I finally talked to the doctor who’s going to do The Insane-O Vein Procedure. Here’s how that went:
Doctor: Tell me a bit about your history with clotting.
Me: [I tell him about my genetic clotting disorder (Factor II, homozygous), how it’s exacerbated by pregnancy, how I had a deep vein thrombosis in 2006, how I’m nine months pregnant, and how I’m currently recovering from bilateral pulmonary embolisms that occurred while I was taking preventative blood thinners.]
Doctor: [Whistles under his breath.]
Me: [Have an ominous feeling about how the rest of this conversation is going to go.]
Doctor: Wow, this is a complicated case.
Me: [Ominous feeling confirmed.] [Though it’s mixed with smug satisfaction that the doctor who is actually doing the procedure is not saying that it’s “no big deal.”]
Doctor: Normally we insert the filter through your leg. However, since you’re pregnant, we’ll want to go in through your neck.
Me: [Falls off chair.]
Doctor: Don’t worry, we won’t need general anesthesia. I’ll make an incision in your neck, insert the catheter and the filter, and take it down to a spot right by your heart — while you’re awake.
Me: [Twitching. Losing consciousness.]
Doctor: We probably can’t get it low enough to protect everything, but at least we’ll be able to cover the lungs and heart. If you throw a clot, worst case scenario is that you experience kidney failure.
Me: [Everything going black now…]
Doctor: Anyway, we’ll just have to see how it goes. I’ve never done this procedure on a pregnant woman before.
Me: [Startled back to consciousness by visceral terror.]
Doctor: We’ll want to be sure to get the filter in a place where the baby won’t put pressure on it, since if that happens the filter could perforate the vein.
Me: [Trying to remember recipe for a strong Cosmopolitan. I know you’re not supposed to drink during pregnancy, but it may be time for the baby to take one for the team.]
And here was I, whining about the ol’ through-the-leg method. I throw my head back in maniacal laughter as I recall those blissful days of innocence, back when I thought I’d merely have to have snakey robot things carrying sharp metal objects threaded up to the vein near my heart through my thigh and not through a hole in MY FREAKING NECK. On the plus side, having a scar on my neck is a big step forward in my only mildly stalkerish obsession with Grace’s blog. (Oh, you say you’re a Camp Patton fan? Do you have a matching scar on your neck? Yeah. I didn’t think so.)
The fun will occur on Wednesday, which will give me three days to recover before the fun continues with early hospital admission on Sunday so that I can be stabbed with needles every couple of hours around the clock (as opposed to the relaxation of being at home, where I only stab myself with needles twice a day). Then Monday the 8th I get stabbed with more needles. Oh, and I think there’s something about some baby coming that day too. I have so resigned myself to this life of robot-tubes and sharp metal objects that I sometimes forget that there’s a purpose to any of it.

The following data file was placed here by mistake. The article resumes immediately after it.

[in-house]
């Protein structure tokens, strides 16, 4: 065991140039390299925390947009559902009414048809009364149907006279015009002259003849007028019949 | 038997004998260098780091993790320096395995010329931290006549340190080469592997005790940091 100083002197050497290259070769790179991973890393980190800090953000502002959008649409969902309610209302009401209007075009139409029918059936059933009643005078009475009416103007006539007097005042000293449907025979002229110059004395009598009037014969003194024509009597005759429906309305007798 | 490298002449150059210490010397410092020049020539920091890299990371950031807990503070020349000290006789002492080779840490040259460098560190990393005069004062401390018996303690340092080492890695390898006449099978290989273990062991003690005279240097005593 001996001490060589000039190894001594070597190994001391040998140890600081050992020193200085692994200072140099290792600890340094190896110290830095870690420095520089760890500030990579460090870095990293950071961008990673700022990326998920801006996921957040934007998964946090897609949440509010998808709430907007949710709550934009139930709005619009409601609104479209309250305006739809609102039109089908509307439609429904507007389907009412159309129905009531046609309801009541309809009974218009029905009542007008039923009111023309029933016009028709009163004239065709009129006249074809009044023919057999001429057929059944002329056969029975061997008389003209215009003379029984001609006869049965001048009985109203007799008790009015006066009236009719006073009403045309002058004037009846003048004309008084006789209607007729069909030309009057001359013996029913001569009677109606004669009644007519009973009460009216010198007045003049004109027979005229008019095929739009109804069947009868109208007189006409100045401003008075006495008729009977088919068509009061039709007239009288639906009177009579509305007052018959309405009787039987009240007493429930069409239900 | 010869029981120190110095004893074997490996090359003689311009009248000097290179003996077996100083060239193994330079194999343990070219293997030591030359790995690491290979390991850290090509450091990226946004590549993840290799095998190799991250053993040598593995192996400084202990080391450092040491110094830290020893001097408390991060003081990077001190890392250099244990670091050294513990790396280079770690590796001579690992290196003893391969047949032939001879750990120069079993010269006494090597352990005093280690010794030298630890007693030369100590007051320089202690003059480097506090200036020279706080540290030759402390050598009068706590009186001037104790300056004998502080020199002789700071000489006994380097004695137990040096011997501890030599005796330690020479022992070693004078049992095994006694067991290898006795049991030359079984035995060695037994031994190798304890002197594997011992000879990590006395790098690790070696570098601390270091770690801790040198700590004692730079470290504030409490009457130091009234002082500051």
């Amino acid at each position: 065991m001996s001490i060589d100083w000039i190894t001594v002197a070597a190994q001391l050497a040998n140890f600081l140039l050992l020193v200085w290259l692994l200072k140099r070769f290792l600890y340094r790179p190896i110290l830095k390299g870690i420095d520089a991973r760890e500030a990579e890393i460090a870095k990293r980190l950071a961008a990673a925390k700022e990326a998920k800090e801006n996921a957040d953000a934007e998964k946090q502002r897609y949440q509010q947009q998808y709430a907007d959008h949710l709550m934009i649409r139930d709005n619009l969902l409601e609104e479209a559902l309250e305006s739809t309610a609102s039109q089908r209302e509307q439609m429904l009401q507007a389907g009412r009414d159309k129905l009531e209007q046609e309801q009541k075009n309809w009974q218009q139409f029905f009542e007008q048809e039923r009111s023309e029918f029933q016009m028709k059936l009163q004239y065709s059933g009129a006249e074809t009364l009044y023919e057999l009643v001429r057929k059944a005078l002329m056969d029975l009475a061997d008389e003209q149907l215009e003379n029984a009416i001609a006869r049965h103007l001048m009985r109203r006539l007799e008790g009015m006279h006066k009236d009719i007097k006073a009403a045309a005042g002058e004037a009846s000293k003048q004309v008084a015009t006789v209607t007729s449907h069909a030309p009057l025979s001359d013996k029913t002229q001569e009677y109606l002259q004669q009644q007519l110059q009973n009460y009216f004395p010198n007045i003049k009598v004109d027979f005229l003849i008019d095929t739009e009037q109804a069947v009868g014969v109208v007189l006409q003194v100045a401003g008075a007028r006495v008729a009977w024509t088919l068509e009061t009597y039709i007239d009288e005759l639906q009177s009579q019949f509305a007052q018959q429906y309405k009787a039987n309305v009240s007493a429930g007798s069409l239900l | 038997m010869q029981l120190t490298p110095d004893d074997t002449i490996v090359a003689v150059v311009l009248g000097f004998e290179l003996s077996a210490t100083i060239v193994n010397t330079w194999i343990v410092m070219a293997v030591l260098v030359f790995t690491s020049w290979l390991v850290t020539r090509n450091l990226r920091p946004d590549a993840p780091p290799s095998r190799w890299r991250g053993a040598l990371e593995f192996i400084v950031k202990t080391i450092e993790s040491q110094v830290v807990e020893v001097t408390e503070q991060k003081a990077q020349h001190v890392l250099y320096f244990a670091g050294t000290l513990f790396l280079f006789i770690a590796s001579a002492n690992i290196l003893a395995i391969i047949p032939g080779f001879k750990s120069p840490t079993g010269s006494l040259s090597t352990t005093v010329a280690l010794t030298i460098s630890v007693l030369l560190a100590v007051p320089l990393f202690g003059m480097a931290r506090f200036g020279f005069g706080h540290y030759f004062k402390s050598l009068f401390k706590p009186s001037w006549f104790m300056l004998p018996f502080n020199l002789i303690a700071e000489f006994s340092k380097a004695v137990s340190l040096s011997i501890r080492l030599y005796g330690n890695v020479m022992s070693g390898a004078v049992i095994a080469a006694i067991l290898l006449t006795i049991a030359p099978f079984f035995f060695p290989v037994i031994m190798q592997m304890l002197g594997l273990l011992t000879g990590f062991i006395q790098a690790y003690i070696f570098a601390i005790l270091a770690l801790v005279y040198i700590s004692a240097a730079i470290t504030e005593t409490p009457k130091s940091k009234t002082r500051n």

I’ve arranged with our priests to get the Anointing of the Sick before all of this begins. I think I’ll refer to the sacrament by its alternate name, Last Rites, since that term has an appropriately ominous and dramatic flair to it.
While I’m busy with all of that, enjoy these great links:
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– Check out this neat list of how to say the Paschal greeting (Christ is Risen!/He is Risen Indeed!) in over 70 different languages.
– The must-read story of an amazing family who stayed strong in faith and hope despite unimaginable obstacles.
– I love this tradition of choosing a secret Bible verse for each child, praying it for them all year long, then revealing which verses you prayed for them on Easter.
– Dorian has a funny and touching post about what she has learned from Pope Emeritus Benedict. I especially love the list of how she would react to the media’s coverage of Pope Francis if she were BVXI.
– Insect head transplants WHAT???!!!
– A wonderfully creative way to add another room to a small house by utilizing vertical space.
– I’ll be in the hospital, so you’ll have to pick up my slack in promoting the April 8th Day of Exodus, in which abortion clinic workers who are ready to leave their jobs but need assistance are encouraged to finally make the leap.
– My favorite new-to-me blogger, Matt Walsh, has a short but profound post about Easter. (This is perhaps not the best juxtaposition, but I would remiss if I didn’t note that I discovered Mr. Walsh through his masterpiece post called “Les Miserables taught me how to hate again“, which had me laughing until I cried.)
– A surprisingly moving reflection: Love means never having to say you’re sorry about explosive diarrhea.
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See you Friday! I expect to be back in action in time to host 7 Quick Takes, because nothing — not even a scalpel to the neck — comes between me and my meme-hosting duties.